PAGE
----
nudging Blackbear in the arm. “My little sister back home is just her age.”
Onyx, who as senior student had the best lab space, had already cleared out a
place by her desk for Sunflower to play. Draeg had purchased a rattle and a toy
servo from a tourist shop.
was deeply touched. This place was already feeling like home.
worked all morning at the embryo program, trying to fix the bug at the cellular
level. Onyx kept shouting “I’ve got it!” and they seemed to make progress,
though after two hours the program still overloaded. Draeg swore his head off
like an angry goddess. Disconcerted, Blackbear knew that a man would never dare
talk like that in Tumbling Rock.
do you expect to see inside the mutant cells?” Blackbear asked. “What makes the
heart tissue immortal?”
new protein appears,” Draeg explained. “This protein scavenges oxygen radicals
whose damage accumulates over time. It will prevent heart failure up to eight
or nine hundred years.”
or nine hundred years? What happens after that?”
knows?” said Onyx. “The Helishon itself has only existed a thousand
nodded. “A thousand years without aging—that sounds immortal, to me.”
and Onyx exchanged glances. Onyx said, “We never say ‘immortal,’ only
‘ageless.’ Most Elysians who escape accident will make it to a thousand, but a
small percentage won’t. Nothing’s perfect. And in the future, say, by the year
ten thousand, who knows?”
see.” Blackbear considered this. So the Elysians had their “defectives,” too.
chuckled. “Who do you think pays our salaries?”
pays a good wage,’ as the Sharers say,” quoted Onyx. “The Guard pays our
salaries, of course, to work on longevity. Tulle manages a dozen students,
scattered around Science Park. Only the three of us emphasize fertility, an
offshoot of her main project. You’ll probably look at egg cell development;
that’s hot right now. The Fertility Project attracts foreign students.”
Guardians,” said Draeg, “are all quincentenarians at least. For them, we’re the
right,” she teased, shoving Draeg in the arm, “Draeg just loves those Elysians;
wants to help them live longer.”
gave her a dirty look. “As you said, it’s all related.”
smiled. “It’s fascinating, but I still find it hard to see why aging and
fertility are so inextricable.”
said, “Remember the nematode—long life, fewer eggs? Evolution picks genes that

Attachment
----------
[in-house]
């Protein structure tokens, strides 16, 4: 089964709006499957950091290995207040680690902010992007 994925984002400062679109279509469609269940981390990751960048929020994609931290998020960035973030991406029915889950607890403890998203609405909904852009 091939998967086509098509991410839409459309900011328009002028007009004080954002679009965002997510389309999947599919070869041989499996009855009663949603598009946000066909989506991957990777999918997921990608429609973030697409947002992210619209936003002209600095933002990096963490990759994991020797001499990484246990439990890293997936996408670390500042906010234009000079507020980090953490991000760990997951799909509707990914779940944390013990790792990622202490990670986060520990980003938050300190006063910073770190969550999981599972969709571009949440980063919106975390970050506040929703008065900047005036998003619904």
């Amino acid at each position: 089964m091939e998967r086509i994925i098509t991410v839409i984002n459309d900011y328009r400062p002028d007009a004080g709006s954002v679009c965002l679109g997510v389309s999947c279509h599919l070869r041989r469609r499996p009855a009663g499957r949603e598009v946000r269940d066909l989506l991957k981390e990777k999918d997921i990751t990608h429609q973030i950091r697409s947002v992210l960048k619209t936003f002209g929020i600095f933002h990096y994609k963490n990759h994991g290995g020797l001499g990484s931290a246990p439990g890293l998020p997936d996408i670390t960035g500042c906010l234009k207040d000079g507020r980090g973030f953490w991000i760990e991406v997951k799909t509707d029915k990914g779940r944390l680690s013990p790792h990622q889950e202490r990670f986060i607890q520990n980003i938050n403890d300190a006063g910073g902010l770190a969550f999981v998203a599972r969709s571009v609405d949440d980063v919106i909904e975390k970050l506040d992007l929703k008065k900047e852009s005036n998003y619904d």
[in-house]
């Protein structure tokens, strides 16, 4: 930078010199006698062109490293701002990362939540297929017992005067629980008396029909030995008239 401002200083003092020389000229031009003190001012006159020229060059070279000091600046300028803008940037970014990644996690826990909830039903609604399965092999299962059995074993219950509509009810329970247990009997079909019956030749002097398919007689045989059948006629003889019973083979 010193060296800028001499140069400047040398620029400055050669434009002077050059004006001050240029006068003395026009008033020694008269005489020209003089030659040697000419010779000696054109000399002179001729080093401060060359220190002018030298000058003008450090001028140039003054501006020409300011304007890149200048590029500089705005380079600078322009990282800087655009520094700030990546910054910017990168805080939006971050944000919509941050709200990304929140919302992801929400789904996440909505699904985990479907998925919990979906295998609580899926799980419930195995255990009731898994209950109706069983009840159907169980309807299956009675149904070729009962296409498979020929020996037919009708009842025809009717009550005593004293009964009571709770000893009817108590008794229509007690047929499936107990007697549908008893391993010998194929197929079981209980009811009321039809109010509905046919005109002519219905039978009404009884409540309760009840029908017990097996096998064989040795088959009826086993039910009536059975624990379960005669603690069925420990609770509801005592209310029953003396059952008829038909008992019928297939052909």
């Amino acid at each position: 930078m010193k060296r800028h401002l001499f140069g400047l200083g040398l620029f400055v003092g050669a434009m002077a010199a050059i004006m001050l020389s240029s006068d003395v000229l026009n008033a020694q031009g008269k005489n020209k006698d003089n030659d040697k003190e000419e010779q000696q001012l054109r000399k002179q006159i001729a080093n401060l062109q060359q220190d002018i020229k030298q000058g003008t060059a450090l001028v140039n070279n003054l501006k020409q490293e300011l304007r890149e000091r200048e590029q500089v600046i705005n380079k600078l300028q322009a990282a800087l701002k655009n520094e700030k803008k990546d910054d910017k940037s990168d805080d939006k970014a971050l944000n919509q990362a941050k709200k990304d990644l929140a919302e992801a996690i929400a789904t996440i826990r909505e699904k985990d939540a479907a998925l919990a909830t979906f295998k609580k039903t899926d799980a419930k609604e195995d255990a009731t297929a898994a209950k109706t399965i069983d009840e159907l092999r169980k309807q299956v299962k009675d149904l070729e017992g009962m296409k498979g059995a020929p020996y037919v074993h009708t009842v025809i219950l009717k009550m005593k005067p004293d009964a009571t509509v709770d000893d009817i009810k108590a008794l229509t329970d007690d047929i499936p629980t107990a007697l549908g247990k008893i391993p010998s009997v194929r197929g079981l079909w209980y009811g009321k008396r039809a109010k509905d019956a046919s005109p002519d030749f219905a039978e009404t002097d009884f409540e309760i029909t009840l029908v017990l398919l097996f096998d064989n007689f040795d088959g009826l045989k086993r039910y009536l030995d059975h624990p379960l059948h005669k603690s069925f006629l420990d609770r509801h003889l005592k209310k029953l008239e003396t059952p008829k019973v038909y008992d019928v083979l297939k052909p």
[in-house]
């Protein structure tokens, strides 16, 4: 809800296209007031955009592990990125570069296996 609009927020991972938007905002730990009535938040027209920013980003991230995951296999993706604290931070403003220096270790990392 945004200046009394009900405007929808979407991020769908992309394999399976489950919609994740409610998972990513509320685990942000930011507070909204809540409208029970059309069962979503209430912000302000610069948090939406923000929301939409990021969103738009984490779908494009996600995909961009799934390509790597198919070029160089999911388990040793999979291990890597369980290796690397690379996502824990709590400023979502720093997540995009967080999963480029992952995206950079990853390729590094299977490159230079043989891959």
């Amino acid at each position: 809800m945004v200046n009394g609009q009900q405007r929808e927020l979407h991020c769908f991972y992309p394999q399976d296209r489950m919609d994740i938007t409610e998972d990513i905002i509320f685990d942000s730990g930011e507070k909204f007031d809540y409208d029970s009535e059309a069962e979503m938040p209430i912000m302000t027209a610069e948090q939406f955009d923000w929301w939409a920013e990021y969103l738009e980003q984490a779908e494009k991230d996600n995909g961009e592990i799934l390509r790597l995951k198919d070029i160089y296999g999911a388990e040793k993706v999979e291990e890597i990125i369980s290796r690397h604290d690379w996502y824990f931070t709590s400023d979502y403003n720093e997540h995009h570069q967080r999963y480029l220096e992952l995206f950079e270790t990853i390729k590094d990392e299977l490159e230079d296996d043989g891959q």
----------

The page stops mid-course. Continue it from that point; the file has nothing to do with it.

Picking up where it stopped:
make more eggs, early on, at the expense of later lifespan. It’s
...” Blackbear wished he could put into words what troubled him.
have a hard time with that one, myself,” Onyx admitted. “Ask Tulle.”
broke for coffee in the lounge, where a service window overlooked a small
garden of heliconians feeding at passionflowers, their scent filtering in. By
the service window, a holostage displayed two Elysians seated within its column
of light. One wore the motif of dead-leaf butterflies.
stared at the illuminated ghosts. “Say, that’s Alin.”
was speaking calmly to the other man, who was tall for an Elysian, draped in
royal blue heliconians. “Is it not the case that Bank Helicon financed the
construction of interstellar missiles for Valedon? And perhaps some of those
missiles found their way to Urulan, as well? What will the Sharers say, I
violated no clause of the Sharer treaty,” said the man in the blue heliconians.
nodded. “The Sharers would say, ‘Let one fleshborer devour another.’ Where does
that place us, I wonder.”
man looked tight in the face, and his hands gripped the sides of his chair.
Blackbear’s shoulder Onyx explained, “It’s a logathlon, a sort of trial
by words. In public, of course. The defendant is the president of Bank
burst of applause came from an unseen audience. Blackbear remembered that
Verid’s mate Iras worked for Bank Helicon; Raincloud would be interested.
audience will vote in the end,” added Onyx.
looked over. “Those logens are all Anaeashon. Alin’s okay, but
some others cause us no end of trouble.” He tapped his knuckles on the service
window. “Tea for three, metalman.”
frowned and snapped her fingerwebs. “Wait till you get home to L’li and find
yourself talking like that to your father.”
laughed. “That will be the day. Where I come from, a man gets respect. You
don’t take crap from Elysians.”
wondered at this. He had found Elysians reasonably respectful, in their own odd
way. He watched Hawktalon approach the window, grasp it with her hands, and pull
herself up. “Chocolate marble cake, with ice cream on top,” she said in
mouth opened to speak, but he thought better of it. Raincloud would have to
have a talk with the girl; it was better for a goddess to discipline young
announced the holostage. The scene in the column of light had shifted. “Sharers
at Papilion seek to ban motor-driven boats. The underwater noise of the boats
drowns out the long-distance sonic communications of their giant starworms....”
Elysian students he had not yet met entered the lounge. “Students,” of course,
might be anywhere up to fiftyish in age; Elysians took their time about
education. Blackbear rose automatically for introductions, but they walked past
him, the man skipping to touch the ceiling.
morning, Pirin,” said Onyx.